Countermeasures against COVID-19: how to navigate medical practice through a nascent, evolving evidence base - a European multicentre mixed methods study.

Eibensteiner F., Ritschl V., Stamm T., Cetin A., Schmitt C. P., Ariceta G., ...More

BMJ open, vol.11, no.2, 2021 (SCI-Expanded) identifier identifier identifier

  • Publication Type: Article / Article
  • Volume: 11 Issue: 2
  • Publication Date: 2021
  • Doi Number: 10.1136/bmjopen-2020-043015
  • Journal Name: BMJ open
  • Journal Indexes: Science Citation Index Expanded (SCI-EXPANDED), Scopus, EMBASE, MEDLINE, Directory of Open Access Journals
  • Keywords: COVID-19, health policy, nephrology, paediatrics, qualitative research, health &amp, safety, TACTICS
  • Gazi University Affiliated: Yes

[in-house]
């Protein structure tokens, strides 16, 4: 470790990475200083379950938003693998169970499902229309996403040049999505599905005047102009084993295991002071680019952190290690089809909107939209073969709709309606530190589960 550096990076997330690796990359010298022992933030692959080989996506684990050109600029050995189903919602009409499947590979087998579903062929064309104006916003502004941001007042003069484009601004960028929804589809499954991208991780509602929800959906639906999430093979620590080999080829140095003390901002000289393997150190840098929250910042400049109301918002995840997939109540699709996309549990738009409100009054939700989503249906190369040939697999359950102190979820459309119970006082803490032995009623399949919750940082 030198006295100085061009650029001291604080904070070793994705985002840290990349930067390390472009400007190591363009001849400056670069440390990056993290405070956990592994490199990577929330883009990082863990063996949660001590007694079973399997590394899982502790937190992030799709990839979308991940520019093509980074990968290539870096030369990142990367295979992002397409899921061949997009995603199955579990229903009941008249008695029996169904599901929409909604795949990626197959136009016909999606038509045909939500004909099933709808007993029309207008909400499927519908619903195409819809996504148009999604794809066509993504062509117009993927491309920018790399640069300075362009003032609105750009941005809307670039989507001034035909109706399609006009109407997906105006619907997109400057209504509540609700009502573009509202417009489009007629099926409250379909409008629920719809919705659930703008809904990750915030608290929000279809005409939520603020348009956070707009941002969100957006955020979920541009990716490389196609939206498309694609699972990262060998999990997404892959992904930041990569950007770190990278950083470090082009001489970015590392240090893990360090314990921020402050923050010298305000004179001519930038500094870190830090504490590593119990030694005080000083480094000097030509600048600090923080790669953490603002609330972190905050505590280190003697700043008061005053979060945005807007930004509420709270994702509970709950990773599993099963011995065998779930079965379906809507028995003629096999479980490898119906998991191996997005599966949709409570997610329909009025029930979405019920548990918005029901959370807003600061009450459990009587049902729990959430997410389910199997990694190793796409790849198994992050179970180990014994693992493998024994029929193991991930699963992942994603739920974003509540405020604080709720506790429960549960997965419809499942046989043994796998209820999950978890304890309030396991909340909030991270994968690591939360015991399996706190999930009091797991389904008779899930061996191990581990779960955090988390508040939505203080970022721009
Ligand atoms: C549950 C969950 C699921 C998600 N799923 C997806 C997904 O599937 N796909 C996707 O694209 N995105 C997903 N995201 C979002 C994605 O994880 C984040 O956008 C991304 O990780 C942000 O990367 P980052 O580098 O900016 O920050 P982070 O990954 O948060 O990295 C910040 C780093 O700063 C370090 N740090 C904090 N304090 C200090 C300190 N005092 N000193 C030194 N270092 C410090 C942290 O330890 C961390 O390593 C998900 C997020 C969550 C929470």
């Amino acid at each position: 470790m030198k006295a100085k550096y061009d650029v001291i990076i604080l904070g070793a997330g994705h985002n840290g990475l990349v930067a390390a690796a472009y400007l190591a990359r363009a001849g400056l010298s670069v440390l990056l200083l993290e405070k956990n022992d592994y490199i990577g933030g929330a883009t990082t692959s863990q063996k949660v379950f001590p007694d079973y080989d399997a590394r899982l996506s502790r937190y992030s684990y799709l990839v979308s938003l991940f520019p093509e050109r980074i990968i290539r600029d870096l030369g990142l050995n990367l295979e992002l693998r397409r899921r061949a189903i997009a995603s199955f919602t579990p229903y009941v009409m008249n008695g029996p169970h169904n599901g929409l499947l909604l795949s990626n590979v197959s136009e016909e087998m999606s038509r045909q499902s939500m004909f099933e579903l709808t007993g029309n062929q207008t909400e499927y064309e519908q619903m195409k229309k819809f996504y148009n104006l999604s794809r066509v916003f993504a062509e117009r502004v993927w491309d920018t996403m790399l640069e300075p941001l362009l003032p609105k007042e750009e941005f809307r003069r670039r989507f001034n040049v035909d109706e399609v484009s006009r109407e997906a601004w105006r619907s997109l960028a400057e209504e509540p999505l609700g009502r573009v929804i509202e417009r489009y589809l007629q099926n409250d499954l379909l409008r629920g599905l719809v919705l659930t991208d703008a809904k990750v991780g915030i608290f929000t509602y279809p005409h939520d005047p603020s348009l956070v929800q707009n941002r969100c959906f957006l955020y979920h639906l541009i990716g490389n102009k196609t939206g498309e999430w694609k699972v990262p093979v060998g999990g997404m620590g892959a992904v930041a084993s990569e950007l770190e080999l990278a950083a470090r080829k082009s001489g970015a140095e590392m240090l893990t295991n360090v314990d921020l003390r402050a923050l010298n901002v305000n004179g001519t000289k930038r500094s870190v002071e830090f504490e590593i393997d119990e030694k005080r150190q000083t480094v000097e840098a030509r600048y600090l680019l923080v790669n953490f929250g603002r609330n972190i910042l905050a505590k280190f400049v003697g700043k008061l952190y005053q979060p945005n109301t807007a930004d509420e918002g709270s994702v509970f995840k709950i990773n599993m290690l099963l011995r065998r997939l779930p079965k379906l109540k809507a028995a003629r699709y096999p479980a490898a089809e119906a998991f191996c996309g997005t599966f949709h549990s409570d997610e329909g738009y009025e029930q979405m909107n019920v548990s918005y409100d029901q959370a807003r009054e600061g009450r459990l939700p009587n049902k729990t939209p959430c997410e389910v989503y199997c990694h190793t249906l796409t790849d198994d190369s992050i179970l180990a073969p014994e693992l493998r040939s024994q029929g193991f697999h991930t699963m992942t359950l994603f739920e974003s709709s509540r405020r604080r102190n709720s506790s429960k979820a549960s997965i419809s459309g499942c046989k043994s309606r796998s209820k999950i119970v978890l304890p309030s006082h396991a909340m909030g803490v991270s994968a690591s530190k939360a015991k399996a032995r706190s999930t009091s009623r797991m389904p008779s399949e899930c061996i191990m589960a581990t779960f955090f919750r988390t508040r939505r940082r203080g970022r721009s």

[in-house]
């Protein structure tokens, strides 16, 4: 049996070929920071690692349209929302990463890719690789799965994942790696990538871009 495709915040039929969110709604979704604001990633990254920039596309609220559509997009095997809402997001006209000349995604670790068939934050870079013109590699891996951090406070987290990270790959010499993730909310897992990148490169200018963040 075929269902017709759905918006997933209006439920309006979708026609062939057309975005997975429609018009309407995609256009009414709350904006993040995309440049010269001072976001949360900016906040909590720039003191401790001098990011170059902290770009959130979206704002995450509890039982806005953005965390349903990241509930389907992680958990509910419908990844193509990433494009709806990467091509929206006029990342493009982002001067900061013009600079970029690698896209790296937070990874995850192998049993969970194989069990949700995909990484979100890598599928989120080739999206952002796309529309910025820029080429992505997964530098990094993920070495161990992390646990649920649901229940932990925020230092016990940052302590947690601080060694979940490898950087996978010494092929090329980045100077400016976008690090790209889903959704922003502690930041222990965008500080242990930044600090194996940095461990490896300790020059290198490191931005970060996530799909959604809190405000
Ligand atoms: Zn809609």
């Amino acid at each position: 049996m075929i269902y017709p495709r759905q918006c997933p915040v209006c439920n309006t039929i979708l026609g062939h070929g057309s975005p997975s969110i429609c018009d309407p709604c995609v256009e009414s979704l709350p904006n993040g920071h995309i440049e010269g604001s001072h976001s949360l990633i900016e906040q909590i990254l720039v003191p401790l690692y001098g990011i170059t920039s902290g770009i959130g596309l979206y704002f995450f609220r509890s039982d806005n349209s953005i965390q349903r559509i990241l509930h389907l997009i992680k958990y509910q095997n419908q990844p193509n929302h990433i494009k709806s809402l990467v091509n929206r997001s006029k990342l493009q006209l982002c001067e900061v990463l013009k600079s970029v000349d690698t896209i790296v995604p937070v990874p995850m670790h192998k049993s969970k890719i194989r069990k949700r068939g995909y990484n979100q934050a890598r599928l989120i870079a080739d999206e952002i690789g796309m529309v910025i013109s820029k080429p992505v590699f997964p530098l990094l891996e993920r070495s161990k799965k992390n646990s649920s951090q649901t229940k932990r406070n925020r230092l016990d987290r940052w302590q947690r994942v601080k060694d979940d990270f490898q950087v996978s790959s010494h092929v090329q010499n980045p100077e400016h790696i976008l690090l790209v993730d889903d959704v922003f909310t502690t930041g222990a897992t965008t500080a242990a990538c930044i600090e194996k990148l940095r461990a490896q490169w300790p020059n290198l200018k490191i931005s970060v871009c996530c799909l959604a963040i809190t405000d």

Objectives In a previously published Delphi exercise the European Pediatric Dialysis Working Group (EPDWG) reported widely variable counteractive responses to COVID-19 during the first week of statutory public curfews in 12 European countries with case loads of 4-680 infected patients per million. To better understand these wide variations, we assessed different factors affecting countermeasure implementation rates and applied the capability, opportunity, motivation model of behaviour to describe their determinants. Design We undertook this international mixed methods study of increased depth and breadth to obtain more complete data and to better understand the resulting complex evidence. Setting This study was conducted in 14 paediatric nephrology centres across 12 European countries during the COVID-19 pandemic. Participants The 14 participants were paediatric nephrologists and EPDWG members from 12 European centres. Main outcome measures 52 countermeasures clustered into eight response domains (access control, patient testing, personnel testing, personal protective equipment policy, patient cohorting, personnel cohorting, suspension of routine care, remote work) were categorised by implementation status, drivers (expert opinion, hospital regulations) and resource dependency. Governmental strictness and media attitude were independently assessed for each country and correlated with relevant countermeasure implementation factors. Results Implementation rates varied widely among response domains (median 49.5%, range 20%-71%) and centres (median 46%, range 31%-62%). Case loads were insufficient to explain response rate variability. Increasing case loads resulted in shifts from expert opinion-based to hospital regulation-based decisions to implement additional countermeasures despite increased resource dependency. Higher governmental strictness and positive media attitude towards countermeasure implementation were associated with higher implementation rates. Conclusions COVID-19 countermeasure implementation by paediatric tertiary care centres did not reflect case loads but rather reflected heterogeneity of local rules and of perceived resources. These data highlight the need of ongoing reassessment of current practices, facilitating rapid change in 'institutional behavior' in response to emerging evidence of countermeasure efficacy.